We had a very, very long day yesterday on the return trip from Duke. We stopped in Greenville for lunch, which is almost exactly half way home. We were at a great little restaurant called The Bohemian Cafe. Really terrific sandwiches and an attached old-time record shop with thousands of vinyl albums and a smattering of CDs, too. After lunch we stopped at a gas station right across the street to fill up and that is where things went south.
As we pulled into the filling station, I felt a very noticeable bump and it seemed that my entire car just went flat. Gone was the leopard-like, perfectly-tuned, solid stance that makes our 2004 Mercedes E500 so much fun to drive. Instead, she felt listless and unstable, much like the busted up old man who was driving her. Sometimes these cars have a mind of their own, so we filled up the tank and restarted, hoping things would be back to normal for the remainder of the trip. Didn’t happen.
I pulled out my iPhone and used my favorite app, Poynt. We called a local Mercedes dealership and got David Knutti, the service manager on the phone. He suggested a couple of things that we might try to reset the car and those didn’t work. Thankfully, the dealership was only three miles up the road we were on, so we limped to the dealership and winced at each change of gears (up and down) when the car bumped like it was about to come apart.
I got out of the car first, and like my car, I limped over to the desk to greet David. I filled out some paperwork and David went over with my smart key to gather some information. Jill told me later that when he got into the car with her, she pulled the cancer card to try to garner some extra punch for our appeal to get back onto the road. It worked, because in a few minutes, David popped back into the waiting room and informed us that our central gateway was busted, that they had one in stock and for less than $500, including parts and labor, they could install it and get us back on the interstate. That was good news (except for the $500 part).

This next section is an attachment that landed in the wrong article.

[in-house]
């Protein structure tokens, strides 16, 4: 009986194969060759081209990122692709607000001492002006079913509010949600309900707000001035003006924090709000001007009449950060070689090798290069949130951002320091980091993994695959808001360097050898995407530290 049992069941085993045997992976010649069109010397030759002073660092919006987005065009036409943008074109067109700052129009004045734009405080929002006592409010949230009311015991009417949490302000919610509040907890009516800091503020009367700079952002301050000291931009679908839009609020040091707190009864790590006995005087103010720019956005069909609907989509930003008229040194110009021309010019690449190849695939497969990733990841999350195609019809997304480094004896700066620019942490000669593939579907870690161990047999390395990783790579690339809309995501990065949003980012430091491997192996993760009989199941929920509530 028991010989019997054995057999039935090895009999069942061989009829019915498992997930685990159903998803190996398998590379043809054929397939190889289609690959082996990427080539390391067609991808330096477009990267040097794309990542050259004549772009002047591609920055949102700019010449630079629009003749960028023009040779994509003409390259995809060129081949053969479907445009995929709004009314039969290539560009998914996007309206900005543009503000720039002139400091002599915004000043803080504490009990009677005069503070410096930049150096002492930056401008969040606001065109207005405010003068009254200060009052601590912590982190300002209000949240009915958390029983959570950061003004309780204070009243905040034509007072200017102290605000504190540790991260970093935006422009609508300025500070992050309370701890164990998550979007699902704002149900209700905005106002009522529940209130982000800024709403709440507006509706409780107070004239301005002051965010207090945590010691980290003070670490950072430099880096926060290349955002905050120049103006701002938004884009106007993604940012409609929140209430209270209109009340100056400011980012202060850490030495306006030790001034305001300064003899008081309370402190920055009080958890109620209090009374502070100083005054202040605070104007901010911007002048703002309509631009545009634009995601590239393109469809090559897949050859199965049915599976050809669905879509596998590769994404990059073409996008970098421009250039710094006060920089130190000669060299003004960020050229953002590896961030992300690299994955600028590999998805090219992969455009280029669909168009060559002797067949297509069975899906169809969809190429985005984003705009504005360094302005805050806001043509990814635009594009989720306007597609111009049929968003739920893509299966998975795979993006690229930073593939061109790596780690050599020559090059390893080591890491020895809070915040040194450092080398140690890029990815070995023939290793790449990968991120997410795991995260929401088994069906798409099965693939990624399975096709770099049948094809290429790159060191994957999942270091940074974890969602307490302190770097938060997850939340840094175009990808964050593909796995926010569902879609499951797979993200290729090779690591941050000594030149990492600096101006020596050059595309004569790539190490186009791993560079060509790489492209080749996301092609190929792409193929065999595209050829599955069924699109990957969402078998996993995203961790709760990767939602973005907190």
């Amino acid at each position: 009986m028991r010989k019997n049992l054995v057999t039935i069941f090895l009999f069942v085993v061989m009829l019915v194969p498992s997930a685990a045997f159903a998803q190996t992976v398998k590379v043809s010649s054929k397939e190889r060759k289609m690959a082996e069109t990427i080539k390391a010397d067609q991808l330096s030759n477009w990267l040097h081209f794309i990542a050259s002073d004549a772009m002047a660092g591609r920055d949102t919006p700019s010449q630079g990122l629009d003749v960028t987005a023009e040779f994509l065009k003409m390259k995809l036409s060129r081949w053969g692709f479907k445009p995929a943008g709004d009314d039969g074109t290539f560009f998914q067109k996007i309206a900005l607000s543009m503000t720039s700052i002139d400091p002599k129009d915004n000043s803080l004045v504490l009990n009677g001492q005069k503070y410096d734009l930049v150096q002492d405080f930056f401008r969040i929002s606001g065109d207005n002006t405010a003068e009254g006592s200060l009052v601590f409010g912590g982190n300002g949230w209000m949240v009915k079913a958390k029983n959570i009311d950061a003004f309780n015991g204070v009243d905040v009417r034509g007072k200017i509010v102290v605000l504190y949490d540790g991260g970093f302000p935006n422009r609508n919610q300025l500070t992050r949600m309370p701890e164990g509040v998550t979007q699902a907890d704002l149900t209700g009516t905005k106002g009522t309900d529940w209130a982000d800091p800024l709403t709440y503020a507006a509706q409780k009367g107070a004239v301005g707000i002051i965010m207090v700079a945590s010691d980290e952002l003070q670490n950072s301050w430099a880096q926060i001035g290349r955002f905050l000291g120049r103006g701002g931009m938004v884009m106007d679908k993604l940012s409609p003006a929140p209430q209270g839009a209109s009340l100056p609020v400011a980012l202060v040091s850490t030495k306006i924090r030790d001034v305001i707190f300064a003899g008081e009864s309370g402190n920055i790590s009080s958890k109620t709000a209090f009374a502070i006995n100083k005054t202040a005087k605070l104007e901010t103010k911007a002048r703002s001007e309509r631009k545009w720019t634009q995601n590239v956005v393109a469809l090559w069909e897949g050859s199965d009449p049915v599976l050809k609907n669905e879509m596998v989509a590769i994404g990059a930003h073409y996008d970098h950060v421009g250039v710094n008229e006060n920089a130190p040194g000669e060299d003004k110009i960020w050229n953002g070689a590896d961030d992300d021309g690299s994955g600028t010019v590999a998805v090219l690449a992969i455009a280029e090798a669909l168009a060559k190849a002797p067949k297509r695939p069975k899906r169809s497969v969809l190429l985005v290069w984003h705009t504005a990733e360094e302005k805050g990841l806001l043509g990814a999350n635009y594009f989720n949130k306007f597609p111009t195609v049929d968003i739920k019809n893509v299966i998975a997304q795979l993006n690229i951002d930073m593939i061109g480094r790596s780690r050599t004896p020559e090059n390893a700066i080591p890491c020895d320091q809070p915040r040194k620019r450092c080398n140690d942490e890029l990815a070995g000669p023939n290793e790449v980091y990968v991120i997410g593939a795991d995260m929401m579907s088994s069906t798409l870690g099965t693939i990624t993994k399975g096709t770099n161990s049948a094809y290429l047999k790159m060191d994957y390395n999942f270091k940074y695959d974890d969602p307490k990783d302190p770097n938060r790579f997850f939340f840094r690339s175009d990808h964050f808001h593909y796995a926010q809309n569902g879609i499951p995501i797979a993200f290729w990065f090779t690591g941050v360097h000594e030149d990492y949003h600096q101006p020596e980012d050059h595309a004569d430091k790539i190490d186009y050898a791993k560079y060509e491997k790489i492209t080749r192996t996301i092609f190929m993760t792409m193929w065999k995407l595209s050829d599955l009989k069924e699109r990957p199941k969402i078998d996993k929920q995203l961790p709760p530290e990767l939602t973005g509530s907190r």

He told us that the central gateway is about a 4″ square box that handles the plethora of electrical communications between the brakes, engine, transmission, traction system and suspension. So, when it went out, the entire car felt listless and disconnected. My car has 175,000 miles on it. Technically, she is well-cared-for teenager in terms of how long these cars can run, but with us being on the road so much, I want her to run right every time we crank her up. If this breakdown had happened out in the middle of nowhere, we would have been alright, but the day would even have been longer. Thanks to David, we were in and out of the dealership in under two hours.
The other piece of good news, is that while we were waiting, we got a call from someone I’m going to get to know very well over the next few months. Cindy Simonson, Dr. Michael Morse’s nurse practitioner in the HD-IL2 program, called and told us that they had made room for us to begin the therapy on Labor Day, instead of the following day. So, we’ll be leaving again on Sunday for the 1,150-mile roundtrip to Duke University Hospital to begin the ugly next chapter of this cancer journey.
The Monday start will likely have us coming back home next Saturday to begin the recovery process in advance of the return on Monday, September 17 for the B part of round one. This weekend, we’ll be gathering newly purchased extra-fat clothes to accomodate my dramatic first-round weight gain. I’m expected to gain 20-40 pounds of water weight during that first week of therapy. The weight will drop off pretty quickly, but I’ve got to take some big boy clothes to travel home in. The other things we’ll be taking are lotions, movies and TV shows on DVDs, a few pictures of our family to inspire me and a load of my dad’s semi-world-famous peanut brittle to share with our Duke family of healthcare professionals. I had actually already built of a stash of brittle in my office to take with us. I heard on Facebook that our office peanut brittle thief, Marquette McKnight, has very slightly diminished that stash in an afternoon sugar fix fit.
We appreciate all the notes of encouragement! Jill and I read the posts together at night as we put on our armor for the next day of battle. Going into this next phase of treatment girded by all the support from our friends and family is exactly what we need.